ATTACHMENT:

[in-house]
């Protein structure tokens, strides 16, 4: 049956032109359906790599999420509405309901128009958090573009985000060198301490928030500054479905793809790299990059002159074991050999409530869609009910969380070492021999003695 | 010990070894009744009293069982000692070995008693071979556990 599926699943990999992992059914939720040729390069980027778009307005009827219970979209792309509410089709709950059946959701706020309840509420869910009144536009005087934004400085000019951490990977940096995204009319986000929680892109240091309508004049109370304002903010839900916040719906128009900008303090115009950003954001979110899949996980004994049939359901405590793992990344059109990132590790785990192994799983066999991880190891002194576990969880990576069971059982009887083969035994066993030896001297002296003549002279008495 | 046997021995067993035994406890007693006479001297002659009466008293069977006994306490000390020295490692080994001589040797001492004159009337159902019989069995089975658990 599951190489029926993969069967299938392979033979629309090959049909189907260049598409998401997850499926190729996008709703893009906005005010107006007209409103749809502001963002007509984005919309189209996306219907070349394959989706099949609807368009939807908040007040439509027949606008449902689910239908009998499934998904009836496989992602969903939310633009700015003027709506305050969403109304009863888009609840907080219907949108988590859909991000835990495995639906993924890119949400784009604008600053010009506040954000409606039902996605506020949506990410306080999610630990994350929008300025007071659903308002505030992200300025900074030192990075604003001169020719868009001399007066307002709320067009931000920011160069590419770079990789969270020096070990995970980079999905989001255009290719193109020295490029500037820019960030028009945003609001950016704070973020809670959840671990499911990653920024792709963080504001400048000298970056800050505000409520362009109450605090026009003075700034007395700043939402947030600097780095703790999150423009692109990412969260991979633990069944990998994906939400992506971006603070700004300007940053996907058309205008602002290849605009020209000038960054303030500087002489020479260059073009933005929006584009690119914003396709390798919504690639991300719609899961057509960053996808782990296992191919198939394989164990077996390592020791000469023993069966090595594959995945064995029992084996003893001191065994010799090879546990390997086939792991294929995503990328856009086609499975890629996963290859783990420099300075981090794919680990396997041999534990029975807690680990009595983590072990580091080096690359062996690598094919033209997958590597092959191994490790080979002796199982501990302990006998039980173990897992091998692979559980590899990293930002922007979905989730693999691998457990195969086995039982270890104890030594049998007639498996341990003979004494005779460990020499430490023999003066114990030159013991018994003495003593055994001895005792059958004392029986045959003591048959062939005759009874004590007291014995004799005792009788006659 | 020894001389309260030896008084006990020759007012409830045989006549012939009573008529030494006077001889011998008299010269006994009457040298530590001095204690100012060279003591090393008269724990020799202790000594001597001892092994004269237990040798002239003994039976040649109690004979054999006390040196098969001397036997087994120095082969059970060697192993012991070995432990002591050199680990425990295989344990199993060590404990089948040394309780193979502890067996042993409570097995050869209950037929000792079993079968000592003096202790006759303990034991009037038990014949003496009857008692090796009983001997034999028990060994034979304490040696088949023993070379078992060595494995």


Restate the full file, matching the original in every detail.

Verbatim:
[in-house]
């Protein structure tokens, strides 16, 4: 049956032109359906790599999420509405309901128009958090573009985000060198301490928030500054479905793809790299990059002159074991050999409530869609009910969380070492021999003695 | 010990070894009744009293069982000692070995008693071979556990 599926699943990999992992059914939720040729390069980027778009307005009827219970979209792309509410089709709950059946959701706020309840509420869910009144536009005087934004400085000019951490990977940096995204009319986000929680892109240091309508004049109370304002903010839900916040719906128009900008303090115009950003954001979110899949996980004994049939359901405590793992990344059109990132590790785990192994799983066999991880190891002194576990969880990576069971059982009887083969035994066993030896001297002296003549002279008495 | 046997021995067993035994406890007693006479001297002659009466008293069977006994306490000390020295490692080994001589040797001492004159009337159902019989069995089975658990 599951190489029926993969069967299938392979033979629309090959049909189907260049598409998401997850499926190729996008709703893009906005005010107006007209409103749809502001963002007509984005919309189209996306219907070349394959989706099949609807368009939807908040007040439509027949606008449902689910239908009998499934998904009836496989992602969903939310633009700015003027709506305050969403109304009863888009609840907080219907949108988590859909991000835990495995639906993924890119949400784009604008600053010009506040954000409606039902996605506020949506990410306080999610630990994350929008300025007071659903308002505030992200300025900074030192990075604003001169020719868009001399007066307002709320067009931000920011160069590419770079990789969270020096070990995970980079999905989001255009290719193109020295490029500037820019960030028009945003609001950016704070973020809670959840671990499911990653920024792709963080504001400048000298970056800050505000409520362009109450605090026009003075700034007395700043939402947030600097780095703790999150423009692109990412969260991979633990069944990998994906939400992506971006603070700004300007940053996907058309205008602002290849605009020209000038960054303030500087002489020479260059073009933005929006584009690119914003396709390798919504690639991300719609899961057509960053996808782990296992191919198939394989164990077996390592020791000469023993069966090595594959995945064995029992084996003893001191065994010799090879546990390997086939792991294929995503990328856009086609499975890629996963290859783990420099300075981090794919680990396997041999534990029975807690680990009595983590072990580091080096690359062996690598094919033209997958590597092959191994490790080979002796199982501990302990006998039980173990897992091998692979559980590899990293930002922007979905989730693999691998457990195969086995039982270890104890030594049998007639498996341990003979004494005779460990020499430490023999003066114990030159013991018994003495003593055994001895005792059958004392029986045959003591048959062939005759009874004590007291014995004799005792009788006659 | 020894001389309260030896008084006990020759007012409830045989006549012939009573008529030494006077001889011998008299010269006994009457040298530590001095204690100012060279003591090393008269724990020799202790000594001597001892092994004269237990040798002239003994039976040649109690004979054999006390040196098969001397036997087994120095082969059970060697192993012991070995432990002591050199680990425990295989344990199993060590404990089948040394309780193979502890067996042993409570097995050869209950037929000792079993079968000592003096202790006759303990034991009037038990014949003496009857008692090796009983001997034999028990060994034979304490040696088949023993070379078992060595494995």